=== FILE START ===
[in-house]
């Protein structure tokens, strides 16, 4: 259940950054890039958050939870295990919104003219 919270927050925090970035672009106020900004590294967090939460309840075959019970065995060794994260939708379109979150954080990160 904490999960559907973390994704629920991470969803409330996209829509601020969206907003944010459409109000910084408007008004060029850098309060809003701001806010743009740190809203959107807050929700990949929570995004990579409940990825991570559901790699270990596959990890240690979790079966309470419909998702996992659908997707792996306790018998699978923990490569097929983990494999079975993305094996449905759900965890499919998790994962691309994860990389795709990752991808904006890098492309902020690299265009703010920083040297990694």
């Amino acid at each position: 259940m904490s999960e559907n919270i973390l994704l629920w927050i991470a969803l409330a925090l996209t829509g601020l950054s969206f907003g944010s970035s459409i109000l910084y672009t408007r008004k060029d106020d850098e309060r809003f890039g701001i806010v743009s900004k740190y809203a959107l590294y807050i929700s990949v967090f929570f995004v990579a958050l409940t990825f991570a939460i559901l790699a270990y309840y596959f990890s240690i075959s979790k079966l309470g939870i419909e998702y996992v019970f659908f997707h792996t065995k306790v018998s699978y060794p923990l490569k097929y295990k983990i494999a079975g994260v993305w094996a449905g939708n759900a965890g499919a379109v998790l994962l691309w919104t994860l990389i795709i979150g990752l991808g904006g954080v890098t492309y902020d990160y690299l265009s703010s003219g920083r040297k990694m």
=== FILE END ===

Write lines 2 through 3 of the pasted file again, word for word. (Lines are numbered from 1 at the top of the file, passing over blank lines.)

């Protein structure tokens, strides 16, 4: 259940950054890039958050939870295990919104003219 919270927050925090970035672009106020900004590294967090939460309840075959019970065995060794994260939708379109979150954080990160 904490999960559907973390994704629920991470969803409330996209829509601020969206907003944010459409109000910084408007008004060029850098309060809003701001806010743009740190809203959107807050929700990949929570995004990579409940990825991570559901790699270990596959990890240690979790079966309470419909998702996992659908997707792996306790018998699978923990490569097929983990494999079975993305094996449905759900965890499919998790994962691309994860990389795709990752991808904006890098492309902020690299265009703010920083040297990694």
């Amino acid at each position: 259940m904490s999960e559907n919270i973390l994704l629920w927050i991470a969803l409330a925090l996209t829509g601020l950054s969206f907003g944010s970035s459409i109000l910084y672009t408007r008004k060029d106020d850098e309060r809003f890039g701001i806010v743009s900004k740190y809203a959107l590294y807050i929700s990949v967090f929570f995004v990579a958050l409940t990825f991570a939460i559901l790699a270990y309840y596959f990890s240690i075959s979790k079966l309470g939870i419909e998702y996992v019970f659908f997707h792996t065995k306790v018998s699978y060794p923990l490569k097929y295990k983990i494999a079975g994260v993305w094996a449905g939708n759900a965890g499919a379109v998790l994962l691309w919104t994860l990389i795709i979150g990752l991808g904006g954080v890098t492309y902020d990160y690299l265009s703010s003219g920083r040297k990694m």